The first element of LAND 400 to be awarded was Phase 2 covering the acquisition of a wheeled CRV. Candidates for the programme had included: BAE Systems with the AMV 35, a variant of the Patria AMV with the E35 turret of the CV9035 IFV. Elbit offered the SENTINEL 2, the Singapore Technologies Kinetics TERREX 3 vehicle fitted with the Elbit MT30 turret. Rheinmetall offered the BOXER vehicle, while Thales and the Australian subsidiary of General Dynamics Land Systems (GDLS-A) offered the LAV 6.0 vehicle. Others companies had looked into the programme but decided not to participate.
In July 2016, Australia identified the BAE Systems and Rheinmetall proposals as offering the best basis for selecting a Phase 2 solution and started a further evaluation effort. Then on 14 March 2018, the Australian Department of Defence announced that it had selected Rheinmetall and the BOXER vehicles as the winner of LAND 400 Phase 2. It noted that, ”The decision to select Rheinmetall is the result of a comprehensive three-year tender and rigorous testing process, which assessed its BOXER CRV as the most capable vehicle for the Australian Defence Force.” It was also stated that, “The Government will spend AU$5.2Bn (current value €3.226Bn) to acquire the 211 vehicles, which will replace the Army’s current ageing Australian Light Armoured Vehicle (ASLAV) fleet.”
An important aspect of these LAND 400 acquisitions is that the Australian government intends that they support both the enhancement and sustainment of the Australian defence industrial capability. The Australian government stated that, “Over the 30-year life of the vehicles, Australian industry will secure AU$10.2Bn (current value €6.328Bn) of the total investment in acquiring and maintaining the fleet.”
Fleet sustainment is only part of the LAND 400 Phase 2 industrial story. The first 25 BOXER vehicles will come from Germany; the rest will be sourced from the Military Vehicle Centre of Excellence (MILVEHCOE) established by Rheinmetall near Brisbane in partnership with the Queensland State Government. According to Rheinmetall, ”The MILVEHCOE will serve as the focal point for the execution of the programme and a base for the establishment of an export orientated military vehicle industrial complex in Australia.” This new industrial facility is described as “state-of-the-art” by Rheinmetall, and Rheinmetall will be transferring technologies in such areas as “military vehicle design, production, turret systems, sensors, survivability” to MILVEHCOE.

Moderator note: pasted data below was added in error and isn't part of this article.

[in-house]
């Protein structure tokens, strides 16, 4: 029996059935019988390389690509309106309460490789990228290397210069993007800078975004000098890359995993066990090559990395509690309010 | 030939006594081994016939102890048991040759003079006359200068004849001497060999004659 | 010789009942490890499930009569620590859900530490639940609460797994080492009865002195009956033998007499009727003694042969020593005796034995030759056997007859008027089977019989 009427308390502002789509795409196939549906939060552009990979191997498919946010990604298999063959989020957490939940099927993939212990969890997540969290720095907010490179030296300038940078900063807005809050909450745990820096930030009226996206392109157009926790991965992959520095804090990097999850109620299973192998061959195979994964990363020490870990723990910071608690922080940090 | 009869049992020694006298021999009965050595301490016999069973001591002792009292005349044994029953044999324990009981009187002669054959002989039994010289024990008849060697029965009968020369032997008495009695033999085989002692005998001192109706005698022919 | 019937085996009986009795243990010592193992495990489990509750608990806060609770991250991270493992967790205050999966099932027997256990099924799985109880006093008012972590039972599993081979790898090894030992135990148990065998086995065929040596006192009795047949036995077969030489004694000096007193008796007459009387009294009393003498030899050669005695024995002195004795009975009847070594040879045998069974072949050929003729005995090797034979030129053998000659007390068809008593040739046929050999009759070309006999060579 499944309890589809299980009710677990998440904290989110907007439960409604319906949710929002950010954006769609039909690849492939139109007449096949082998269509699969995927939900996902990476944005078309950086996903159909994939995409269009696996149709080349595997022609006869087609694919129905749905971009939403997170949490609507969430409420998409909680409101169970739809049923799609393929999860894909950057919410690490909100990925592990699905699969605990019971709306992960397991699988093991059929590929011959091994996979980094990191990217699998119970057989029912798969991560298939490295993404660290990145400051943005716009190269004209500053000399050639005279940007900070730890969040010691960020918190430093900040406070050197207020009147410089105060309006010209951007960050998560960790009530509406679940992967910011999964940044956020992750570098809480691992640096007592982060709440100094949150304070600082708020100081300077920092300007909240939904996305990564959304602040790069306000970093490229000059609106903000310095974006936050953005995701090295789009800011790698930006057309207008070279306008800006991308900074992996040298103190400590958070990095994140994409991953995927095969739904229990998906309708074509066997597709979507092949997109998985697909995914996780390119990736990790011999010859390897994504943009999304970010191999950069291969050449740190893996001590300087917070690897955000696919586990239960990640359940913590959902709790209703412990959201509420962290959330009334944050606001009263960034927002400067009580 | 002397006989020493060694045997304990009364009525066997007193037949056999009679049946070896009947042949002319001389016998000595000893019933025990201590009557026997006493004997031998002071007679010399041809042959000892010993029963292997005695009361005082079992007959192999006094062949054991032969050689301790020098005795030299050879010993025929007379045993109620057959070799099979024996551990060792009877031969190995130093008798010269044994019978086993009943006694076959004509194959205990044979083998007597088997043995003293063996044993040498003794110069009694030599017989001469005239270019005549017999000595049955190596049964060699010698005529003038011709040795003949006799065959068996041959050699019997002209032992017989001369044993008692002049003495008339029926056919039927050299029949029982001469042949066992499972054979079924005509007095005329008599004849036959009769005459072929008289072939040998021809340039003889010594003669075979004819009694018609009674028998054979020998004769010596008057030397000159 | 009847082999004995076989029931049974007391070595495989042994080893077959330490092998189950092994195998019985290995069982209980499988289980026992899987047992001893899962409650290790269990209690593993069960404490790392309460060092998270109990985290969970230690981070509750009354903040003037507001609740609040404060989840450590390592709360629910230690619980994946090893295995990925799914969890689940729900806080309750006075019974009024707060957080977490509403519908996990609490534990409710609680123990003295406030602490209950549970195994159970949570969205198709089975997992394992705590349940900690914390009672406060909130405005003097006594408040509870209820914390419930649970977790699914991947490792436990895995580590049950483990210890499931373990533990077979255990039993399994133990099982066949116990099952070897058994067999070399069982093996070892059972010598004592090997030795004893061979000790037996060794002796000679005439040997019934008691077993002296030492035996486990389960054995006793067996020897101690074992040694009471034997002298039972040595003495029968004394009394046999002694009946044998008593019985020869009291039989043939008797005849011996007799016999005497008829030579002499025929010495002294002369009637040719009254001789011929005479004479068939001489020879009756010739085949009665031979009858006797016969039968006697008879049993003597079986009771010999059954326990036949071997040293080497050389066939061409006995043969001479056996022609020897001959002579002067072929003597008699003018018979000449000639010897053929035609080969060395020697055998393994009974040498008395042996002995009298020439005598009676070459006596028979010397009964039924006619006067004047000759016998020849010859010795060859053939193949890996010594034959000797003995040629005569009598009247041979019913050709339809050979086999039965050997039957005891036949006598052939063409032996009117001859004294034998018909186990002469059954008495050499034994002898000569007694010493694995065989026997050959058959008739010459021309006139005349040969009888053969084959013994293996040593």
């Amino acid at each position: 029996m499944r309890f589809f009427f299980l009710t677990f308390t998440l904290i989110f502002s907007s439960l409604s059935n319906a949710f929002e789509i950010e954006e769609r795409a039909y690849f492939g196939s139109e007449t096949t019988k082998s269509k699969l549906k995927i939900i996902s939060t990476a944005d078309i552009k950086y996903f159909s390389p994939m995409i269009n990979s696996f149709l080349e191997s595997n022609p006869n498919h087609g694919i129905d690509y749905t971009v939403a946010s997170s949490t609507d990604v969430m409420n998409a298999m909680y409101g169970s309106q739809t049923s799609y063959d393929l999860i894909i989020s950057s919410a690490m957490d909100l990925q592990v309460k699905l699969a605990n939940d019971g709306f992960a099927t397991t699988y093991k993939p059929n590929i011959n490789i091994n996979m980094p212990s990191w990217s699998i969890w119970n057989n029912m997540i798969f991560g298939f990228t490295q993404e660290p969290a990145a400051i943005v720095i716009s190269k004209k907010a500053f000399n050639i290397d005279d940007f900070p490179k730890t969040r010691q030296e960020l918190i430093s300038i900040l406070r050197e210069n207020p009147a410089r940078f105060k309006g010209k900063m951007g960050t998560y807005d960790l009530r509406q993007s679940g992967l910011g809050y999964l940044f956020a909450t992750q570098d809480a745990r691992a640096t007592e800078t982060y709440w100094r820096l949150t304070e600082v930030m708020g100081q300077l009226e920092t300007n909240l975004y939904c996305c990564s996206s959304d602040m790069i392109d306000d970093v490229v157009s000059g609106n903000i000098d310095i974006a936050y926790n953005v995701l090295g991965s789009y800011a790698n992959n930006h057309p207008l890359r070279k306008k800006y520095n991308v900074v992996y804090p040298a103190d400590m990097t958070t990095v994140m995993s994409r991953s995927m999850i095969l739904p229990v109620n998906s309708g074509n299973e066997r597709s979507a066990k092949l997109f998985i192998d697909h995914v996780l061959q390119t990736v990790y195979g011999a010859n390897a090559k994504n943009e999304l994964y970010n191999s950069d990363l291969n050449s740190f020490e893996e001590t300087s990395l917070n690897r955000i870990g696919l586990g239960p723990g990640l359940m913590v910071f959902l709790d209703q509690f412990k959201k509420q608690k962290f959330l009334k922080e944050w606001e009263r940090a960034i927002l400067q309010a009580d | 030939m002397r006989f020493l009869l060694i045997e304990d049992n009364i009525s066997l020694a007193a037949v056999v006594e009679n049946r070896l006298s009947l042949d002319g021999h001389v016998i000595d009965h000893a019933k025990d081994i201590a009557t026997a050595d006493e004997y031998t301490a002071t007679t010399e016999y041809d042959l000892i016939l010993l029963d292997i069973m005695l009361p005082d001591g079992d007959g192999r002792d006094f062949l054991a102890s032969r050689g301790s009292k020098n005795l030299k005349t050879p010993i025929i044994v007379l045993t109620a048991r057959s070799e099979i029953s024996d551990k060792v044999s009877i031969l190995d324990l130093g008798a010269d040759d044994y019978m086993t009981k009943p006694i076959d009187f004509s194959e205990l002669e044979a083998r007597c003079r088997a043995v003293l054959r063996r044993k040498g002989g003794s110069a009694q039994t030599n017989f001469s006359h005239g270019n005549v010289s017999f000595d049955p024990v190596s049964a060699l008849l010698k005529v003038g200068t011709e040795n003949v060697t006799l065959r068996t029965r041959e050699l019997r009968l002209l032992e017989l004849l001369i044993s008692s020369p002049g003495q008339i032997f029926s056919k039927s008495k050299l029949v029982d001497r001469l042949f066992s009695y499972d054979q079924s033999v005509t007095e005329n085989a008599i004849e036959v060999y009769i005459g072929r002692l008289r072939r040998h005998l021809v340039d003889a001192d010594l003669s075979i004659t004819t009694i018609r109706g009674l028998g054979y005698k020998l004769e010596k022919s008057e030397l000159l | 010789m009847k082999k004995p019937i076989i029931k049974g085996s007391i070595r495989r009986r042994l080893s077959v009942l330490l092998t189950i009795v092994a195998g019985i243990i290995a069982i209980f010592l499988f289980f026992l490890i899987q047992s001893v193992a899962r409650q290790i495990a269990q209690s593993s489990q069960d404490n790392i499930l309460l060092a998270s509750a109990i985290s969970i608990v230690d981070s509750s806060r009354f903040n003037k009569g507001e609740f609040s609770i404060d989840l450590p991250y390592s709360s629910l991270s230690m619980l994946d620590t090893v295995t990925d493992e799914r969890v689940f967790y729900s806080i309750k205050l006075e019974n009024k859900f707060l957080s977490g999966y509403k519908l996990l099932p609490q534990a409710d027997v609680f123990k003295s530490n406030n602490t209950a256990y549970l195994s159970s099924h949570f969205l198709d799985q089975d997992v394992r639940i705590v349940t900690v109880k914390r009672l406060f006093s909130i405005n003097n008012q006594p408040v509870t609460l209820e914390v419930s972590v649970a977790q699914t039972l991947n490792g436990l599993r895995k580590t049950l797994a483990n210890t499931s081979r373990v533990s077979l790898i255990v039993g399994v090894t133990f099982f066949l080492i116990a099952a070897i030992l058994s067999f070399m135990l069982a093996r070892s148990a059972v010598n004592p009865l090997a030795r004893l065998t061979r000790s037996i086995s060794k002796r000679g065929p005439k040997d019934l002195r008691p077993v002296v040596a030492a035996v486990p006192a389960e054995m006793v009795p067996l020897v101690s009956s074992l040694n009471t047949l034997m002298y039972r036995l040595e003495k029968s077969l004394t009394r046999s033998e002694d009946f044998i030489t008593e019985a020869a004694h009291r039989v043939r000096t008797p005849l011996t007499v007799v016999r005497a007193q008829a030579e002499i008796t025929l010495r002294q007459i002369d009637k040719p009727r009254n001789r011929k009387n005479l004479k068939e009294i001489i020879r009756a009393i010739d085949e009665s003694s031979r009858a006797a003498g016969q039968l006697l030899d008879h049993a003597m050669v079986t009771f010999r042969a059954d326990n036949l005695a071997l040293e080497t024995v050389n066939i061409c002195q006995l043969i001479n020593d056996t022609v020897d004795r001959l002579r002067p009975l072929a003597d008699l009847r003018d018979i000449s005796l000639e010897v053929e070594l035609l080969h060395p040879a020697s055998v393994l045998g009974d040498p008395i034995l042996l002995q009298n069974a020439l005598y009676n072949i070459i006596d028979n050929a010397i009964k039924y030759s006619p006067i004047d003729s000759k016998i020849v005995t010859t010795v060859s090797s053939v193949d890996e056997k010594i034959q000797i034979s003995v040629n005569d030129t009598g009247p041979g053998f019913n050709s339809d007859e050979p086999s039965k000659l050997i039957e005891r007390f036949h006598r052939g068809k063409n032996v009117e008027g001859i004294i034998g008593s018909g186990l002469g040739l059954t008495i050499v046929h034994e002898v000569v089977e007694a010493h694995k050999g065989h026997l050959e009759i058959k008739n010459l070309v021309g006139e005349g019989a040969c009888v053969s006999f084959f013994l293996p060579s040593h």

On 24 September 2019, Rheinmetall handed over the first BOXER CRV to the Australian Army at Enoggera Barracks in Brisbane, Queensland. September 2019 also saw substantial progress as regards LAND 400 Phase 3, in that it was announced that Rheinmetall and Hanwha Defence had been shortlisted for further evaluation. This will see the two candidates subject to rigorous testing and evaluation, as well as working with Australian industry to maximise the local content in their proposals. This process will commence in the third quarter of 2020 and be completed in the third quarter of 2021, with a decision on the winning candidate due in 2022.
Originally, four contenders had responded to the Request for Tenders (RfT) for LAND 400 Phase 3. These were BAE Systems with the CV90 Mk 4, GDLS with the AJAX, Hanwha Defence Australia with the AS21 REDBACK and Rheinmetall with the KF41 LYNX. The original requirement was framed around the acquisition of 383 IFVs and 17 Manoeuvre Support Vehicles (MSV). The IFV element would consist of eight separate variants, of which 232 would feature a manned turret. As regards the MSV this was originally envisaged as a dedicated combat engineer platform whose role would be to “overcome enemy constructed obstacles and to aid the construction of defensive fortifications.” The MSV will now be more closely related to the standard IFV, most likely a developed and more capable version of the combat engineer variant of the IFV.